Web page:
David S. Plumb of St. Louis, Mo., and Chappaquiddick, died peacefully in his sleep at his St. Louis home on May 11, a fitting end to a long and eventful life well lived. He was 94.

Born in Mount Vernon, N.Y. in 1918, Mr. Plumb was the son of Louis J. Plumb and Anna Scott Plumb. He was the youngest graduate of Bronxville High School to attend Princeton University, entering at age 16 and graduating Phi Beta Kappa and suma cum laude in 1938. By age 21, he had completed his master’s degree in chemical engineering, quickly joining what was then known as Monsanto Chemical Company in its burgeoning plastics division in Springfield. He was assigned, among other things, to assist in the war effort in developing SAFLEX, the thin film of plastic that now exists between two plates of glass in every car windshield. He also assisted in the development of melamine, from which the first plastic plates and dishes were made.

In 1961, he was transferred to Monsanto’s St. Louis home office. In the following years he assisted in the establishment of joint venture plastic manufacturing facilities in Japan, Italy, France and Mexico, among others, all of which inspired in him a zest for travel and adventure abroad. Following his retirement, Mr. Plumb remained active on a variety of nonprofit boards in the St. Louis area, delving into, among other things, the intricacies of early childhood education and daycare centers. For many years he took special pleasure serving on the board and executive committee of the Lighthouse for the Blind.

In 1941, he met and married Faith Conant, of Boston. During their honeymoon on Martha’s Vineyard, they roamed the then little-known island of Chappaquiddick and fell in love with it. Within seven years, they had built a home there, which has remained a focal point for the entire family ever since. He was one of the founders and became the fifth president of the Chappaquiddick Island Association. The tennis court which he and Faith built in the early years became point central for the annual island tennis tournament up until very recently.

Together they had three children: a son, attorney Peter S. Plumb of Portland, Me., and his wife Pamela, and two daughters, Dr. Nancy P. Knapp of Farmington, Me., and her husband Burton, and the Rev. Cynthia P. Hubbard of Plymouth and her husband, Theodore. In due time there were seven grandchildren, and at his death he proudly could claim knowing and loving all 12 of his great-grandchildren.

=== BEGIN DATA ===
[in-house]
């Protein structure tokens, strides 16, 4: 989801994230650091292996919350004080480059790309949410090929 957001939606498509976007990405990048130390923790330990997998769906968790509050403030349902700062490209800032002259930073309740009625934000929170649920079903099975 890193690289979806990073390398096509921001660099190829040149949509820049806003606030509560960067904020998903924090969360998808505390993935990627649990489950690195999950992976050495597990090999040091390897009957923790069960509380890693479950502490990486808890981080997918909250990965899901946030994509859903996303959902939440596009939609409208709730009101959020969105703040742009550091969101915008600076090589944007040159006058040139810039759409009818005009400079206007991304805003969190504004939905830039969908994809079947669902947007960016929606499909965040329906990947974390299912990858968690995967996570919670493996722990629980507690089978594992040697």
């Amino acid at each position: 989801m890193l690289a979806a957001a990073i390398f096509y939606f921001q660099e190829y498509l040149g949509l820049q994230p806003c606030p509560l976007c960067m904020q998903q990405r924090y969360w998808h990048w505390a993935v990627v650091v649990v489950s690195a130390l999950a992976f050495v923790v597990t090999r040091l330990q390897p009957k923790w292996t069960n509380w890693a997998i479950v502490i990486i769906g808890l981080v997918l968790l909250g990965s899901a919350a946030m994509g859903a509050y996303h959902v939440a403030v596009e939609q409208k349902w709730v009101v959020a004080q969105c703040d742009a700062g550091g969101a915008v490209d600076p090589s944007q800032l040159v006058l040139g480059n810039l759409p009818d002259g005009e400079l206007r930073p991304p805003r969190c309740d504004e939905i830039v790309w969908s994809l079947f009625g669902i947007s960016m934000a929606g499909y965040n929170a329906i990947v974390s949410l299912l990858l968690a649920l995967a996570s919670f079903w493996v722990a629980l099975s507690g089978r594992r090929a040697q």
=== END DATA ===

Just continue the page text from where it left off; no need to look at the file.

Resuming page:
His beloved Faith died of leukemia in 1995. She had been recently honored as a St. Louis Woman of Distinction. Through the years that followed he maintained many close friendships, most important of which was the companionship and affection of Ann Maritz of St. Louis. Their special relationship was a source of great joy to him and to his family. David Plumb was a voracious reader with an enormous curiosity about just about everything that went on in the world. He subscribed and regularly read over a dozen magazines, ranging from the Economist to Archaeology to the Chemical Engineer. Even with poor eyesight in the last two years of his life, he continued to consume numerous biographies and historical writings. A music and opera lover, he was listening to the Metropolitan Opera Saturday broadcast immediately prior to his death.

A memorial service and reception for his St. Louis friends and family is being planned for June 11 at the Bellerive County Club. A second memorial service will be held Saturday, August 31 at 4:30 p.m. at St. Andrew’s Episcopal Church in Edgartown, followed by a martini and chocolate reception, with other suitable cocktail fare, at the Plumb house on Chappaquiddick.

Contributions in his memory may be made either to The Trustees of Reservations (Chappaquiddick f/b/o My Toi Garden) TTOR, attention Chris Kennedy, P.O. Box 2106, 860 State Road, Vineyard Haven, MA, 02568 or to the Lighthouse for the Blind, 10440 Trenton avenue, St. Louis, MO 63132.